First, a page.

Electroshock Of Children Recommended By American Psychiatric Association, Human Rights Group Protests

An epic debate over the American Psychiatric Association recommending the electroshock of children due to “normal” childhood behaviors is at stake. According to a press release by PR Newswire, the Citizens Commission on Human Rights, a non-profit, non-political, non-religious mental health watchdog, is fighting to stop the APA from using ECT on young children and teens.

On May 14, the CCHR led a protest against the practice at the APA convention in Atlanta, Georgia.

The CCHR is responding to the APA’s calling on the FDA to allow the electroshock of children who don’t respond to “treatment” (drugs).

According to the report, there are currently 8 million U.S. children being prescribed psychiatric drugs, with more than 1 million between the ages of zero to five. Children are being drugged “simply because psychiatry has pathologized normal childhood behaviors, and repackaged them as ‘mental disorders.’ The result? Millions of children being drugged for behaviors reclassified by psychiatry as ‘disease.'”

There’s a growing concern that children are becoming addicted to these drugs, with a substantial amount of them lumped in the same class of addictive drugs as cocaine, opium, and morphine. Alarmingly enough, the American Psychiatric Association hasn’t done anything to stop the epidemic. The association is now demanding that the FDA allow them to electroshock children who don’t respond to drug “treatment.”

This could mean that the electroshock of millions of children would be called on if they experience side effects from the drugs because they would be reclassified as “treatment resistant.”

Diane Stein, president of CCHR Florida, said this must not happen for numerous reasons — not the least of which ECT can cause all kinds of physical trauma and other health issues.

“We cannot allow this to happen and that is why members of the CCHR chapter here in Florida are traveling to Atlanta to join the protest,” Stein said. “According to the FDA, ECT can cause physical trauma (including fractures, contusions, injury from falls, dental and oral injury) prolonged or delayed onset seizure and complications, including heart attack and even death. Along with these possible outcomes are permanent memory loss, confusion and cognitive dysfunction. And yet the American Psychiatric Association wants to inflict this torture on children. This is simply brain damage being promoted as treatment.”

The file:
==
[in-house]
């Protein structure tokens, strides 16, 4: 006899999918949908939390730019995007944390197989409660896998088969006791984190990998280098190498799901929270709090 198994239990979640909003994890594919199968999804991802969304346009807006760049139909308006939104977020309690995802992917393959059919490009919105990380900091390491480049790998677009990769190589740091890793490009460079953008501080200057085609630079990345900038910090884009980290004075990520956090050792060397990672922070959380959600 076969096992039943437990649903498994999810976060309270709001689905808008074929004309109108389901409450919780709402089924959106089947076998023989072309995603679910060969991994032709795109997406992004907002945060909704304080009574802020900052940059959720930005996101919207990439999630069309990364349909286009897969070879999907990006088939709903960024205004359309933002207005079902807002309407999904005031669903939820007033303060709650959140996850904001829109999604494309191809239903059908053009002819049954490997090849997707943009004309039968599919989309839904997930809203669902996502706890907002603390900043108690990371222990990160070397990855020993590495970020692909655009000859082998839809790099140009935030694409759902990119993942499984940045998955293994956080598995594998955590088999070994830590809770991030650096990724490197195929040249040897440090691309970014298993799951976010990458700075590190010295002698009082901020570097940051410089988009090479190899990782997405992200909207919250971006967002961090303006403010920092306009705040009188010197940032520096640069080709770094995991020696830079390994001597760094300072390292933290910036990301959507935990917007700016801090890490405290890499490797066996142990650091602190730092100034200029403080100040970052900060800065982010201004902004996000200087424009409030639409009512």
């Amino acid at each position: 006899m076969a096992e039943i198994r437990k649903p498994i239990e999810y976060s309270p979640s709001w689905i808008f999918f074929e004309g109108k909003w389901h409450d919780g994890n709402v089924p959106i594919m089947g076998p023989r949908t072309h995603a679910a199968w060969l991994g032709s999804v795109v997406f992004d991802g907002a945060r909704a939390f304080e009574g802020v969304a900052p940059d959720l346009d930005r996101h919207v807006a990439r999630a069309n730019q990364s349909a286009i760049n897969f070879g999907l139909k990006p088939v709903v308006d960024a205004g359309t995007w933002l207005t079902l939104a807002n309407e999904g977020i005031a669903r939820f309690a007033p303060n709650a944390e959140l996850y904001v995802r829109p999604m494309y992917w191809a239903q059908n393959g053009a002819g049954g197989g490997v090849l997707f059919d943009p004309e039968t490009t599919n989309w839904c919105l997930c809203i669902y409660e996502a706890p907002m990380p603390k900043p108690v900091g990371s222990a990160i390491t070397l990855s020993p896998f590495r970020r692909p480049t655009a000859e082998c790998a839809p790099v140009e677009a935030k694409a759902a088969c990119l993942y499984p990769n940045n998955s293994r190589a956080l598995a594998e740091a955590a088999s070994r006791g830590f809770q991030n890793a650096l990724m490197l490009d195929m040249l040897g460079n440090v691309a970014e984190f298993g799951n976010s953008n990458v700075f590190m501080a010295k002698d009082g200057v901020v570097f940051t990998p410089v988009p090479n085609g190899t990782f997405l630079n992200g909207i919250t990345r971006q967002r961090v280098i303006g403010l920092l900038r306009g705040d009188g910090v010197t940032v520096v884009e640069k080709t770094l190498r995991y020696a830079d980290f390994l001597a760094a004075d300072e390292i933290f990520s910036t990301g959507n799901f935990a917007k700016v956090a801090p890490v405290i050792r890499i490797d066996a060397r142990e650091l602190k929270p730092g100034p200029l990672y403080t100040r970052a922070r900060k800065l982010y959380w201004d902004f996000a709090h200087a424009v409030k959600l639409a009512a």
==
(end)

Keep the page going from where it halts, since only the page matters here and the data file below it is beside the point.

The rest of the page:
The CCHR’s mission is to remove abuses committed under the assumption of mental health and carry out patient and consumer protections. CCHR has been involved in enacting over 150 laws protecting individuals from abusive or coercive mental health practices.

Actress Kirstie Alley, who supports the CCHR, even spoke out on Twitter against the American Psychiatric Association’s call on the FDA to allow the electroshock of children.

She wrote, “HELL NO! You are not the cause of destroying this country APA!! YOU WILL NOT DESTROY OUR CHILDREN!”

Alley stands in firm opposition of the electroshock treatment and is urging followers to help stop the APA’s agenda.

Electroshock therapy was widely used in the early 1900s as a means of “changing brain chemistry” in the mentally ill.

The Mayo Clinic reports ECT as a procedure done “under general anesthesia, in which small electric currents are passed through the brain, intentionally triggering a brief seizure. ECT seems to cause changes in brain chemistry that can quickly reverse symptoms of certain mental illnesses.”

Many are hoping to stop the American Psychiatric Association from getting their way in allowing electroshock treatment in children.

[Image via Shutterstock]